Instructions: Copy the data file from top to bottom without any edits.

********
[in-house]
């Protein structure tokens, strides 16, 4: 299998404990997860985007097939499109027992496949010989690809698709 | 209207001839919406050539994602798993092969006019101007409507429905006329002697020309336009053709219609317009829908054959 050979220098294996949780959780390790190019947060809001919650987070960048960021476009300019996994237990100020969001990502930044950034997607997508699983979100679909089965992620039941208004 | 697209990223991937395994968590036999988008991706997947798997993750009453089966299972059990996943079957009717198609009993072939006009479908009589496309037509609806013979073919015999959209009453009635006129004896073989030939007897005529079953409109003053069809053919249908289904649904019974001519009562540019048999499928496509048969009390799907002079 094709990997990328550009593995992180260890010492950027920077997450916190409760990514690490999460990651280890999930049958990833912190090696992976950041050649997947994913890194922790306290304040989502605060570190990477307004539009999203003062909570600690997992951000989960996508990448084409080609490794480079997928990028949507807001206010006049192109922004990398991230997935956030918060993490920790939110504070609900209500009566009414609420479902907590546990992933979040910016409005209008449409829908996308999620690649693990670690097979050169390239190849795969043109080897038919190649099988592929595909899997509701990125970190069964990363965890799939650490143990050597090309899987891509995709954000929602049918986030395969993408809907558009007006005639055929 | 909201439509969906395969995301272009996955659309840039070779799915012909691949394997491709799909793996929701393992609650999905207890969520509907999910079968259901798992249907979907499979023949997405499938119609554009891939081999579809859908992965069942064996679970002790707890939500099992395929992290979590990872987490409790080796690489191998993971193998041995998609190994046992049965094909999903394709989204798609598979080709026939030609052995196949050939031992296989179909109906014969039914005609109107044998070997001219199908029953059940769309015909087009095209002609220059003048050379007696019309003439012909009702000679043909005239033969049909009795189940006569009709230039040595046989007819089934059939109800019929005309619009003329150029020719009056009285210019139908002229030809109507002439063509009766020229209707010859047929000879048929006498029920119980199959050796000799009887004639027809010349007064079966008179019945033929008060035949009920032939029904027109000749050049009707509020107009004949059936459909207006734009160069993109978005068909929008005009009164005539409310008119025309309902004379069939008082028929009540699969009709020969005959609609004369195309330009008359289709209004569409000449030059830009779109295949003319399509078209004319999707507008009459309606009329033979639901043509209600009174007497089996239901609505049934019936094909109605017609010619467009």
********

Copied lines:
[in-house]
């Protein structure tokens, strides 16, 4: 299998404990997860985007097939499109027992496949010989690809698709 | 209207001839919406050539994602798993092969006019101007409507429905006329002697020309336009053709219609317009829908054959 050979220098294996949780959780390790190019947060809001919650987070960048960021476009300019996994237990100020969001990502930044950034997607997508699983979100679909089965992620039941208004 | 697209990223991937395994968590036999988008991706997947798997993750009453089966299972059990996943079957009717198609009993072939006009479908009589496309037509609806013979073919015999959209009453009635006129004896073989030939007897005529079953409109003053069809053919249908289904649904019974001519009562540019048999499928496509048969009390799907002079 094709990997990328550009593995992180260890010492950027920077997450916190409760990514690490999460990651280890999930049958990833912190090696992976950041050649997947994913890194922790306290304040989502605060570190990477307004539009999203003062909570600690997992951000989960996508990448084409080609490794480079997928990028949507807001206010006049192109922004990398991230997935956030918060993490920790939110504070609900209500009566009414609420479902907590546990992933979040910016409005209008449409829908996308999620690649693990670690097979050169390239190849795969043109080897038919190649099988592929595909899997509701990125970190069964990363965890799939650490143990050597090309899987891509995709954000929602049918986030395969993408809907558009007006005639055929 | 909201439509969906395969995301272009996955659309840039070779799915012909691949394997491709799909793996929701393992609650999905207890969520509907999910079968259901798992249907979907499979023949997405499938119609554009891939081999579809859908992965069942064996679970002790707890939500099992395929992290979590990872987490409790080796690489191998993971193998041995998609190994046992049965094909999903394709989204798609598979080709026939030609052995196949050939031992296989179909109906014969039914005609109107044998070997001219199908029953059940769309015909087009095209002609220059003048050379007696019309003439012909009702000679043909005239033969049909009795189940006569009709230039040595046989007819089934059939109800019929005309619009003329150029020719009056009285210019139908002229030809109507002439063509009766020229209707010859047929000879048929006498029920119980199959050796000799009887004639027809010349007064079966008179019945033929008060035949009920032939029904027109000749050049009707509020107009004949059936459909207006734009160069993109978005068909929008005009009164005539409310008119025309309902004379069939008082028929009540699969009709020969005959609609004369195309330009008359289709209004569409000449030059830009779109295949003319399509078209004319999707507008009459309606009329033979639901043509209600009174007497089996239901609505049934019936094909109605017609010619467009």